The other part of this exercise concerns punctuation, which is hard in Latin and sometimes even harder in English. By reading out loud, the writer’s breath is used to aid what punctuation could be used and where. Periods, commas, semicolons, and other basic punctuation marks are used to ensure the reader can follow along with the writer’s reasoning. A wrongly placed comma might not be world-ending, but it can lead to unnecessary questions rather than comprehension of your statements in the reader’s mind.

Modern-day legal writing is a reflective interpretation of those early days when the rule of law was being established. It contains the good, the bad, the ugly, plus the re-dos and even the multiple drafts over the centuries. Some of the greatest legal writing ever produced has been done by colleagues that you or I will never meet. Yet, we see their words and understand their meaning because they followed the legal writing tips of the authors, both known and unknown, whose skills and lineage can be traced back to the legal principles of Magna Carta and other seminal documents.

Perhaps the single most important legal writing tip from Magna Carta is something that the archbishop wasn’t aware of—that 800-plus years later, the writings that he and others labored over, using sheepskin and ink would still be of relevance and still representing the rule of law. Switching to today, it is quite a thought to think that among us in the profession the next motion to compel, those answers due on Friday, and that brief-that-is-not-so-brief waiting on the desktop are all part of the same lineage of legal writing that will live on beyond our earthly years as an attorney, much like Magna Carta lives on beyond its own history.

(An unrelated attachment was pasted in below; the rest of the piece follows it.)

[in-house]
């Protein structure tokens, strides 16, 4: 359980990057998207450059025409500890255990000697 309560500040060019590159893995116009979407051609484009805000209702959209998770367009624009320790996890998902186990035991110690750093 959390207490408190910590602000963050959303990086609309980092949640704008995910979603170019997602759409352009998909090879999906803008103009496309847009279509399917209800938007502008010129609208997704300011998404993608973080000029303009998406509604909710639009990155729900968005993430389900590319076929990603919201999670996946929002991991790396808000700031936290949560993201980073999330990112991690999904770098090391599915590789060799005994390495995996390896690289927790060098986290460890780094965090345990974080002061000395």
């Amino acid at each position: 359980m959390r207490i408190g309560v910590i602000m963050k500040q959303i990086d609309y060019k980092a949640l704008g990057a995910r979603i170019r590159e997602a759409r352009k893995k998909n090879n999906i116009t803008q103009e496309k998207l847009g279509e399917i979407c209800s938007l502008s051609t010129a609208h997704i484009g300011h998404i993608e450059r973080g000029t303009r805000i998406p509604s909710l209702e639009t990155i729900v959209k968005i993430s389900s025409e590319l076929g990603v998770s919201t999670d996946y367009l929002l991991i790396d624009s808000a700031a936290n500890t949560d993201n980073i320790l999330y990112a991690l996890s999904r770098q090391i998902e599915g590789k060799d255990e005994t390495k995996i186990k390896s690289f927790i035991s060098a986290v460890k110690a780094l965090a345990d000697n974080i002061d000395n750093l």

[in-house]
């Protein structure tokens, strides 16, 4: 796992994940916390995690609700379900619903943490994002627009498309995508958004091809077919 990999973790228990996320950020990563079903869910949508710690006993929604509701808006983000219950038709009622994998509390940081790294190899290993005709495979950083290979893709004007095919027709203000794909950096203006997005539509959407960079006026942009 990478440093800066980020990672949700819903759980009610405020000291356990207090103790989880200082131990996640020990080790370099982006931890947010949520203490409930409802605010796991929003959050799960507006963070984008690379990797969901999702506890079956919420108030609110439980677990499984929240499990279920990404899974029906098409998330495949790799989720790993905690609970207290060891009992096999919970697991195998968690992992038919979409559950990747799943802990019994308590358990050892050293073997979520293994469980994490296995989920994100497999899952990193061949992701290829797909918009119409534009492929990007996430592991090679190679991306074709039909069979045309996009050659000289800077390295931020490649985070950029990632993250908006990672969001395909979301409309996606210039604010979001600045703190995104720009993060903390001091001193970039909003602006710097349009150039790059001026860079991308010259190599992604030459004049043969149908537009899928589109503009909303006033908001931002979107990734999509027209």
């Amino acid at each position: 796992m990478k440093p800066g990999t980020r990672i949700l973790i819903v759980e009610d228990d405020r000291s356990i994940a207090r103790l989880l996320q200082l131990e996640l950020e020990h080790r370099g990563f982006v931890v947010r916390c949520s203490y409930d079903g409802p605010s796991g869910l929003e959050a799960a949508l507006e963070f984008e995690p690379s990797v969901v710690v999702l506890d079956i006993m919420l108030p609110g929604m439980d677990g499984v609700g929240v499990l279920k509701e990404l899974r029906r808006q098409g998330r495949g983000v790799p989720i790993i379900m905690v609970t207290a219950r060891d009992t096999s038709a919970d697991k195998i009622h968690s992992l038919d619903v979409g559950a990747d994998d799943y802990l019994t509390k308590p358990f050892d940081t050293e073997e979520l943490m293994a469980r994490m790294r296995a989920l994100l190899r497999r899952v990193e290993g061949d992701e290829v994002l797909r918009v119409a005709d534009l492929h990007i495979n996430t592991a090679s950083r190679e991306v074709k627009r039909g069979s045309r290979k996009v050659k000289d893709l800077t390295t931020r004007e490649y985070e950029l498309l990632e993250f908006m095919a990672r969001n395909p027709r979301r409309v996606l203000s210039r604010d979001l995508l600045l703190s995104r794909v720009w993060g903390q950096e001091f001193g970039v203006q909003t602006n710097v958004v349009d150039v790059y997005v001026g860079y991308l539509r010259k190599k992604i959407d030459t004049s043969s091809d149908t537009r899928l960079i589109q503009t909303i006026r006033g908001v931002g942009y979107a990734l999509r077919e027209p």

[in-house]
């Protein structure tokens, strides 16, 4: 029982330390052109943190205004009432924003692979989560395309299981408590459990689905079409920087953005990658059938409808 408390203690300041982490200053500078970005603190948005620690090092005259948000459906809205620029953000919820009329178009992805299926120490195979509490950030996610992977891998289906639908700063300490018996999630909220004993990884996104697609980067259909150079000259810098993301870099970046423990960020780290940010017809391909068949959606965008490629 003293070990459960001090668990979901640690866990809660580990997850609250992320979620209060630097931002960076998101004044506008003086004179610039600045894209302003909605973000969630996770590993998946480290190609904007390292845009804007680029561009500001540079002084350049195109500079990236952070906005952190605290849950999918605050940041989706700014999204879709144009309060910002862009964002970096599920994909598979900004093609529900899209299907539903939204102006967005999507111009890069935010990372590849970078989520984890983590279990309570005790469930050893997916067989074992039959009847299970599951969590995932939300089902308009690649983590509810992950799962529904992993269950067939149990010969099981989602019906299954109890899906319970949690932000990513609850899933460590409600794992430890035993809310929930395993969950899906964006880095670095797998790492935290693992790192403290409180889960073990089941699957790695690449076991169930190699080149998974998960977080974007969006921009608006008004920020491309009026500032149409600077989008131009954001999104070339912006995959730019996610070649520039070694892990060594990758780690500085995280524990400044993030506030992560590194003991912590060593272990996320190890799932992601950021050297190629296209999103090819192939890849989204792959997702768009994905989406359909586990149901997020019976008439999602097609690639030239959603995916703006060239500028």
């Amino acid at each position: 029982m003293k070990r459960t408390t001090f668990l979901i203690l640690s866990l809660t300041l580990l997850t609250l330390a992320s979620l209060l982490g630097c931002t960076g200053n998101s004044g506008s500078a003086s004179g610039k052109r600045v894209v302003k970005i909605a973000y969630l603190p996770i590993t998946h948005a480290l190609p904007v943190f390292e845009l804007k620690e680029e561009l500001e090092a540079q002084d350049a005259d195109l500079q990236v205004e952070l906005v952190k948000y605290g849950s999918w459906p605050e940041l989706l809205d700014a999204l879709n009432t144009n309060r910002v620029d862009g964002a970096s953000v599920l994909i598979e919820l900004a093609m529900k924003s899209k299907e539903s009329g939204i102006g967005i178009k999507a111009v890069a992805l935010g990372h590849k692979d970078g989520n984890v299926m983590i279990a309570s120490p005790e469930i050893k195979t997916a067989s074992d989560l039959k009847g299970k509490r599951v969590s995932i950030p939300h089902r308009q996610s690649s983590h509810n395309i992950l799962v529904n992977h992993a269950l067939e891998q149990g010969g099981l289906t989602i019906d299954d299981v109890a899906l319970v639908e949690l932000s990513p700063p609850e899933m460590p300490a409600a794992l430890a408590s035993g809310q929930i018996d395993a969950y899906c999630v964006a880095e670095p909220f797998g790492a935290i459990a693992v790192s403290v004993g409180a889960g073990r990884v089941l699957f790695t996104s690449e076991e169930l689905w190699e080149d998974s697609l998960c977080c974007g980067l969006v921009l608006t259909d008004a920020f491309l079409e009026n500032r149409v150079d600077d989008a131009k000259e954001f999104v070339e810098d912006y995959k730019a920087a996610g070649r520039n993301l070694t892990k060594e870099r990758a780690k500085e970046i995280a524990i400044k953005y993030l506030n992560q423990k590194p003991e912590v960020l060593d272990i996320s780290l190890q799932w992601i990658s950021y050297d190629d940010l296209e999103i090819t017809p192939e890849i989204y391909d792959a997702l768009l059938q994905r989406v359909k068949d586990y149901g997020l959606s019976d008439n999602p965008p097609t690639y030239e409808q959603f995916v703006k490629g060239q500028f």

What an honor bestowed on our profession. Even though we are not all 13th century archbishops, we all are using those early legal writing tips and therefore we are, in a way, writing the next Magna Carta in our own voices. Perhaps it would be best put this in Langton’s Latin: “Verba volant, scripta manent” or “Spoken words fly away; written words remain.”

Matthew P. Crouch, Esquire, is an alumni member of the Garland Walker American Inn of Court of Houston, Texas. Having recently moved to San Francisco on the continuing adventure of being a tax attorney, Crouch puts his passion for legal writing to daily use. A licensed attorney in Texas and Colorado, Crouch is also a solicitor of England and Wales who hopes one day to see the other two of the remaining four original Magna Carta in person and make a legal writing pilgrimage to Runnymede and the Canterbury Cathedral in England.

© 2023 Matthew P. Crouch, Esquire. This article was originally published in the May/June 2023 issue of The Bencher, a bi-monthly publication of the American Inns of Court. This article, in full or in part, may not be copied, reprinted, distributed, or stored electronically in any form without the written consent of the American Inns of Court.